January 9, 2008


Time for a graceful Romney exit (Holly Robichaud, 1/09/08, Boston Herald)

Last night Mitt Romney tried to spin his loss as a silver medal. The better analogy is that he was disqualified last night.

The fact of the matter is that Massachusetts officials win in New Hampshire. They don’t lose. When Clinton first ran for President, he was the comeback kid for placing second to Tsongas. It would have been a significant victory if McCain had placed second, but he placed first. For McCain this is a mega victory and a mega loss for Romney.

There was no reason for Romney to lose in New Hampshire. He had the Massachusetts advantage. He owns a second home in the granite state. And he significantly out spent all of his opponents. Therefore, you must conclude that not only did Iowa voters completely reject Romney, but so did New Hampshire voters. There is no excuse for this loss. There is no credible spin for this spanking.

We'll give him the benefit of the doubt, for now, and assume he's only staying in for MI in a nod to his dad.

The All-Too-Resistible Romney: He has everything going for him but voters. (Fred Barnes, 01/14/2008, Weekly Standard)
There's a painful truth about Romney's candidacy: Republicans in general and conservatives in particular are resisting him in droves. This was first suggested in poll after poll that found Romney stuck in the high 20s. And it was confirmed by his dismal showing in the Iowa caucuses, in which he captured only a sliver of the conservative vote and roughly a quarter of the Republican vote overall.

Here's the profile of a Romney voter in Iowa: upper middle class, urban, someone who thinks a candidate's religion shouldn't matter. That's a pretty narrow constituency, and not only in Iowa. To win the Republican nomination, Romney has to reach well beyond that core.

The voters he needs are the ones Mike Huckabee, the guitar-strumming Baptist preacher from Arkansas, grabbed to win in Iowa. And they're the same ones who earlier rallied behind Ronald Reagan and George W. Bush. Their profile: lower middle class, rural, evangelical Christian.

Romney won't attract them by generating excitement--for the simple reason that he's incapable of generating excitement. His speeches are solid and forward-looking and serious and strike all the conservative notes. They qualify as thoughtful, and they stir a polite form of enthusiasm. But excitement? No. He'll have to leave that to others.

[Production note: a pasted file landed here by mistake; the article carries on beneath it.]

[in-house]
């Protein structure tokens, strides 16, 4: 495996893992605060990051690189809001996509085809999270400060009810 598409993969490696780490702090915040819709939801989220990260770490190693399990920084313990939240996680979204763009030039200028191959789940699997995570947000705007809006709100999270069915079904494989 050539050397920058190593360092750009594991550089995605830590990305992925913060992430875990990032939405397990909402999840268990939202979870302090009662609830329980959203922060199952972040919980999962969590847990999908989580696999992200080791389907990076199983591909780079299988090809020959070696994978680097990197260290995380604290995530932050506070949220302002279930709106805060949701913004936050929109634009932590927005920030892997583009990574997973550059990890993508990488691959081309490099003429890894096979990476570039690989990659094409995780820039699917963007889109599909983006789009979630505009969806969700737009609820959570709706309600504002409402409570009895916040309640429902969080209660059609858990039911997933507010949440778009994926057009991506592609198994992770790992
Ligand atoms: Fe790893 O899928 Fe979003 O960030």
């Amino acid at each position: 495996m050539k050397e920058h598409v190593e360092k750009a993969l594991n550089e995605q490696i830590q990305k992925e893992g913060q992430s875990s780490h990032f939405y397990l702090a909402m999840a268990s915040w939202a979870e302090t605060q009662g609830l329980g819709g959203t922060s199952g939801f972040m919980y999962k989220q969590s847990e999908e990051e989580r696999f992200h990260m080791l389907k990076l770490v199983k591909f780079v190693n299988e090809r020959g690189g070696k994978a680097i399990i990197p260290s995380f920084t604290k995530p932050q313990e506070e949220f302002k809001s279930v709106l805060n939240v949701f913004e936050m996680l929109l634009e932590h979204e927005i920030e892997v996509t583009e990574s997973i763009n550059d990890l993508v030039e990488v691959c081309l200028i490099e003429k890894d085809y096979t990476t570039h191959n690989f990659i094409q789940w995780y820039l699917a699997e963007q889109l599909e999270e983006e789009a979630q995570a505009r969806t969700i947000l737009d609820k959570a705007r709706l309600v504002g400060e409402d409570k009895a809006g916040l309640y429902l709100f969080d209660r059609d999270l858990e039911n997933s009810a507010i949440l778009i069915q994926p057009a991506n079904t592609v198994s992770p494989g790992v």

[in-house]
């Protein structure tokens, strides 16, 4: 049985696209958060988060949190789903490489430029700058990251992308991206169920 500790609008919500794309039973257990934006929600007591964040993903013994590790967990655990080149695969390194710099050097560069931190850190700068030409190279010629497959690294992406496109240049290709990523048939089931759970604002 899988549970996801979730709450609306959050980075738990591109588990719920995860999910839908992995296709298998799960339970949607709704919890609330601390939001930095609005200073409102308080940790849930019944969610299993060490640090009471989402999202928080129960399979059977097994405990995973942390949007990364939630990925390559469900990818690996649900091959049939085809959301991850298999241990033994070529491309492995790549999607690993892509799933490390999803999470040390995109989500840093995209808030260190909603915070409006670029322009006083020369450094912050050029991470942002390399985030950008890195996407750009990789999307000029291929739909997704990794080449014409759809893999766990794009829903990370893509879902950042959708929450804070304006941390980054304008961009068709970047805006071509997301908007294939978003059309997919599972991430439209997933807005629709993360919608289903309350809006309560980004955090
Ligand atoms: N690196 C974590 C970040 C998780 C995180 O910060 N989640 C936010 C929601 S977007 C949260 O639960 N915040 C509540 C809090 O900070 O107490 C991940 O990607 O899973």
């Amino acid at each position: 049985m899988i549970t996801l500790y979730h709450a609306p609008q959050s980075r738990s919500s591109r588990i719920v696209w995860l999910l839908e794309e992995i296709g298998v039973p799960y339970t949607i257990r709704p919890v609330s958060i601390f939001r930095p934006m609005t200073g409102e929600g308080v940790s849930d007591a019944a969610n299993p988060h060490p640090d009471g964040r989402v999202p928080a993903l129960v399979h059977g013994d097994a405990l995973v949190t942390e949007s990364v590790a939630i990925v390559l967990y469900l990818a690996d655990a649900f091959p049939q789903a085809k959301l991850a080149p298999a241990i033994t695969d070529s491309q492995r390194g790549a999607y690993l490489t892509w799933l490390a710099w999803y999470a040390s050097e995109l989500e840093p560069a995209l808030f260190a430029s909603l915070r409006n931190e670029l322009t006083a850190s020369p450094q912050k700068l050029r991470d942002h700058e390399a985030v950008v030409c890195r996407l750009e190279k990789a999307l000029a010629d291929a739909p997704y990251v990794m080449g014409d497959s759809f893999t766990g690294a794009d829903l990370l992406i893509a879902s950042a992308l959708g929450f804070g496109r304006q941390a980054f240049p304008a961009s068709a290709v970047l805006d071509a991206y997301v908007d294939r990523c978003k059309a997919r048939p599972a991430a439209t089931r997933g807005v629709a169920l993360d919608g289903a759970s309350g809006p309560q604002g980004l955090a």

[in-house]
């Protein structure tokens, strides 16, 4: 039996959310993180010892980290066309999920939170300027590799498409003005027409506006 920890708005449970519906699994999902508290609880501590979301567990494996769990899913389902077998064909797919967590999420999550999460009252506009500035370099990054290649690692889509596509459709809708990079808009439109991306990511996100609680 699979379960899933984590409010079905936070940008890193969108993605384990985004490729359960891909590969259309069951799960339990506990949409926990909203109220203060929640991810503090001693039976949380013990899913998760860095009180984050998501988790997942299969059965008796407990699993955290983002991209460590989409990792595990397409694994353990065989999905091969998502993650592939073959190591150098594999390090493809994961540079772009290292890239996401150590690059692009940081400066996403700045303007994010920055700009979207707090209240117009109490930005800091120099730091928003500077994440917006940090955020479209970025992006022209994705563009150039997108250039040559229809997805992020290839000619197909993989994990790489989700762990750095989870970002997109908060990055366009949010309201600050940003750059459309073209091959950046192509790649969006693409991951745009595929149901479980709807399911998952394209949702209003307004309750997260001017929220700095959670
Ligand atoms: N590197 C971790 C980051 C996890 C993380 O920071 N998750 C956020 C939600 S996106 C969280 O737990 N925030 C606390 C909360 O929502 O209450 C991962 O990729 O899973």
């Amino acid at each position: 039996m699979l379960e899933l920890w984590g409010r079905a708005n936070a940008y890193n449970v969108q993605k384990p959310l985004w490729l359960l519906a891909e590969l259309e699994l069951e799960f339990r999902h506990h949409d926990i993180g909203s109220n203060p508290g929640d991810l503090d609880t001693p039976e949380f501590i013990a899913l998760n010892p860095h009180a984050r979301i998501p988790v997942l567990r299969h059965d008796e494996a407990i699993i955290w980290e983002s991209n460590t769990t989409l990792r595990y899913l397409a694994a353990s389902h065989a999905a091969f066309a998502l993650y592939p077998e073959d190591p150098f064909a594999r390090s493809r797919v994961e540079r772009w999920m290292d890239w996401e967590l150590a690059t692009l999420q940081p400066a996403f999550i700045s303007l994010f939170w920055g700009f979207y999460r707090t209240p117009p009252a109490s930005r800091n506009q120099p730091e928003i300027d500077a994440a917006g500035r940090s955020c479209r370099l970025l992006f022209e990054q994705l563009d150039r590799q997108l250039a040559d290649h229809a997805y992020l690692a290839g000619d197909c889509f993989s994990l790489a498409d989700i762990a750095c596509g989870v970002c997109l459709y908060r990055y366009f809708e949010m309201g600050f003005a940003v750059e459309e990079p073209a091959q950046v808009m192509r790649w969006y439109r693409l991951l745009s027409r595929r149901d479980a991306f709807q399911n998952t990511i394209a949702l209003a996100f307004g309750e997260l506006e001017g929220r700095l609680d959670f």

Nor is Romney in a position to artfully change his positions on issues. He moved to the right on social issues--abortion, stem cells, marriage, guns--before entering the Republican race.
He was born to be Secretary of Transportation or Commerce.

Posted by Orrin Judd at January 9, 2008 6:11 PM

From above:
The fact of the matter is that Massachusetts officials win in New Hampshire.
McCain sure smells like a Massachusetts Rino.

Posted by: Bonzo at January 9, 2008 6:23 PM

he significantly out spent all of his opponents

Well, at least now the googoos will have to stop complaining that money buys political office and thus must be regulated.



Posted by: Ibid at January 9, 2008 6:25 PM

If Reagan had been from MA.

Posted by: oj at January 9, 2008 6:50 PM

People who keep bringing up Reagan as their all purpose excuse/counter-example have a lot in common with the people who keep bringing up the '60s as some sort of Golden Era and Viet Nam as their only example of America in the world at large. It's like I remember my grandparents on the subject of FDR. Ronnie was a quarter century ago, and believe it or not, times and places do change.

And why should the guy who's currently in first place be the one to drop out? When Senator Crooked Talk assumes that position (if ever), then maybe it'll be time to make those suggestions. Notice that Crooked Talk won fewer delegates on Tuedsay than Romney did on Saturday. Let's at least wait to see what happens when they start competing in states where it's possible for the winner's total to get into double digits or more.

Posted by: Raoul Ortega at January 9, 2008 8:44 PM

After visting this site for 4 years, I have grown and matured politically.

To the point that now I think Reagan was a real schmuck, sell-out, and generally like President Eisenhower was a "conscious, dedicated agent of the communist conspiracy"

Posted by: h-man at January 10, 2008 5:57 AM

Reagan was a great president because he sold out. It's called compromise and it's how a republic works.

True believers are a cancer no matter their putative party--their actual party is always themself.

Posted by: oj at January 10, 2008 7:35 AM

The pity of Romney is that he, like so many political sons, was shaped by his father's defeat. He saw his father's career derailed by one ill-chosen word ("brainwashed"), and has made himself into a man who could never make that mistake.

Unfortunately, being so blatently scripted turns out to be a fatal political flaw, too...

Posted by: Mike Earl at January 10, 2008 10:58 AM